Western Australia’s longest running turtle tagging program has completed yet another successful year with a total of 626 marine turtle observations made over a 14-day survey period.
The Rosemary Island Turtle Monitoring Program started in 1986 and was driven by local community members and has been co-ordinated by the Department of Biodiversity, Conservation and Attraction’s Parks and Wildlife Service since 2002.
The program is run annually in October and involves staff from the Parks and Wildlife Service and volunteers working through the night, tagging and recording details of the female turtles who come ashore to lay their eggs.
Pilbara Marine Program Officer Suzie Glac said Rosemary Island and the Dampier Archipelago support a globally significant breeding population of critically endangered hawksbill turtles.
“Ninety-three per cent of the marine turtle observations we made during the program last year were of hawksbill turtles. Of the 267 individual hawksbills that we encountered, 105 were new turtles, and 162 were previously tagged in the program,” Ms Glac said.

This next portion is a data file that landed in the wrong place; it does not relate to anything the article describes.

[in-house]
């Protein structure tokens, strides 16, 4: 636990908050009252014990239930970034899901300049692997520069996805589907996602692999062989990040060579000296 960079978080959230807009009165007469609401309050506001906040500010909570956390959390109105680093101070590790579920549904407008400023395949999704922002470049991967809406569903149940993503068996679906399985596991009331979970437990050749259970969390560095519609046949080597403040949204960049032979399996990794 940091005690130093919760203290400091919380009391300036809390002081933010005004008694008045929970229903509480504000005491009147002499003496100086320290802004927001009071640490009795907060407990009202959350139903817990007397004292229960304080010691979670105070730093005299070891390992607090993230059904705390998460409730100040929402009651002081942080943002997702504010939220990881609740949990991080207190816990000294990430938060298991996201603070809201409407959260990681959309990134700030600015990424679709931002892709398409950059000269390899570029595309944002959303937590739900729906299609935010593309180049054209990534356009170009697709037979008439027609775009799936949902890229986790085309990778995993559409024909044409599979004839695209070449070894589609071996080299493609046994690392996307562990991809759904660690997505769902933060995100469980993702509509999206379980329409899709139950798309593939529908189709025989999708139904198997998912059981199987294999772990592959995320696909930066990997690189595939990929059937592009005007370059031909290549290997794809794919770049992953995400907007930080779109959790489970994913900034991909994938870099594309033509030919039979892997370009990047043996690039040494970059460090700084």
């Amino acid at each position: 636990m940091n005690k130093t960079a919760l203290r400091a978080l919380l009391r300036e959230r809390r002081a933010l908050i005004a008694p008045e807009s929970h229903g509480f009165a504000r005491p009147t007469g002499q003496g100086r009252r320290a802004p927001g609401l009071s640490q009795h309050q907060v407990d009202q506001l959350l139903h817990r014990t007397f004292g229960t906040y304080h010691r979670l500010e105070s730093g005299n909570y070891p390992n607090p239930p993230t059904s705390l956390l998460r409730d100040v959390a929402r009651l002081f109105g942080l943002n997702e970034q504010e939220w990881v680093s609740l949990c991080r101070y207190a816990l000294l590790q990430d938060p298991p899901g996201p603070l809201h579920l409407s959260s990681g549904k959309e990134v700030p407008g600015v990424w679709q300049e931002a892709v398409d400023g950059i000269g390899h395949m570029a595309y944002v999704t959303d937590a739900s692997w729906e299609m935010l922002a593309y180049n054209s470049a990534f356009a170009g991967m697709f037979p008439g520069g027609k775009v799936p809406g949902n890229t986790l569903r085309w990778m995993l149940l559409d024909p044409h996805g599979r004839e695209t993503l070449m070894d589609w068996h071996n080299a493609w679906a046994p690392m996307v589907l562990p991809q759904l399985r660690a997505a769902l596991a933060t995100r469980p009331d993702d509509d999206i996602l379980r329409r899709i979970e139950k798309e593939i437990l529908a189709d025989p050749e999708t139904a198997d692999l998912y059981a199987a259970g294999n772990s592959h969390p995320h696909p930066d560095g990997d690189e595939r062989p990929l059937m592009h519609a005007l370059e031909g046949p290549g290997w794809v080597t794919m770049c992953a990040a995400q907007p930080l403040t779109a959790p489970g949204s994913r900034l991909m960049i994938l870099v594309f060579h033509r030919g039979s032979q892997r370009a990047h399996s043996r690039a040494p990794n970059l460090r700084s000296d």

“Female hawksbill turtles travel up to 2400 kilometres between their feeding and breeding grounds. However, hawksbills tracked from this program were found to make shorter, more local migrations. They only breed once every two to four years but during the breeding season they may nest up to six times, laying about 120 eggs in each clutch.”
“We monitor during peak hawksbill turtle nesting season, but we also encounter and record green and flatback turtles that come ashore to nest.”
For long lived species with complex life cycles such as the hawksbill turtle, long running projects such as the Rosemary Island Turtle Monitoring Program are essential to help detect trends in population dynamics and to assist in long term management of this globally threatened species.
The Rosemary program is supported by Rio Tinto, who also support the West Pilbara Turtle Program in partnership with the Parks and Wildlife Service.